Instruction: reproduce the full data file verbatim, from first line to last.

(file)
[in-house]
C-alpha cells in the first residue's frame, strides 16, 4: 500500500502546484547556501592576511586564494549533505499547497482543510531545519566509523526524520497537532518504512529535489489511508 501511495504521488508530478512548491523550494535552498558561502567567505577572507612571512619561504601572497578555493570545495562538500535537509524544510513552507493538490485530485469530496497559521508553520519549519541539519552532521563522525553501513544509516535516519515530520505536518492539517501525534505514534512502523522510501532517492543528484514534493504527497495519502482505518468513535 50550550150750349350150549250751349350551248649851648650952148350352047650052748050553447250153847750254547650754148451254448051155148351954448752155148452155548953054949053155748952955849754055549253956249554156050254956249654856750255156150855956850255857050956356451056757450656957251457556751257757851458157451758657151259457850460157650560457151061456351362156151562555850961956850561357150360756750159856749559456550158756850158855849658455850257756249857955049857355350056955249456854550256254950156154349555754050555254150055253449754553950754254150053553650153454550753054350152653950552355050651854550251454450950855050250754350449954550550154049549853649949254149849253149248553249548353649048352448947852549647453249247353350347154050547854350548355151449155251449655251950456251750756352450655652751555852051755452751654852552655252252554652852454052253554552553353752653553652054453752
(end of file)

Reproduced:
[in-house]
C-alpha cells in the first residue's frame, strides 16, 4: 500500500502546484547556501592576511586564494549533505499547497482543510531545519566509523526524520497537532518504512529535489489511508 501511495504521488508530478512548491523550494535552498558561502567567505577572507612571512619561504601572497578555493570545495562538500535537509524544510513552507493538490485530485469530496497559521508553520519549519541539519552532521563522525553501513544509516535516519515530520505536518492539517501525534505514534512502523522510501532517492543528484514534493504527497495519502482505518468513535 50550550150750349350150549250751349350551248649851648650952148350352047650052748050553447250153847750254547650754148451254448051155148351954448752155148452155548953054949053155748952955849754055549253956249554156050254956249654856750255156150855956850255857050956356451056757450656957251457556751257757851458157451758657151259457850460157650560457151061456351362156151562555850961956850561357150360756750159856749559456550158756850158855849658455850257756249857955049857355350056955249456854550256254950156154349555754050555254150055253449754553950754254150053553650153454550753054350152653950552355050651854550251454450950855050250754350449954550550154049549853649949254149849253149248553249548353649048352448947852549647453249247353350347154050547854350548355151449155251449655251950456251750756352450655652751555852051755452751654852552655252252554652852454052253554552553353752653553652054453752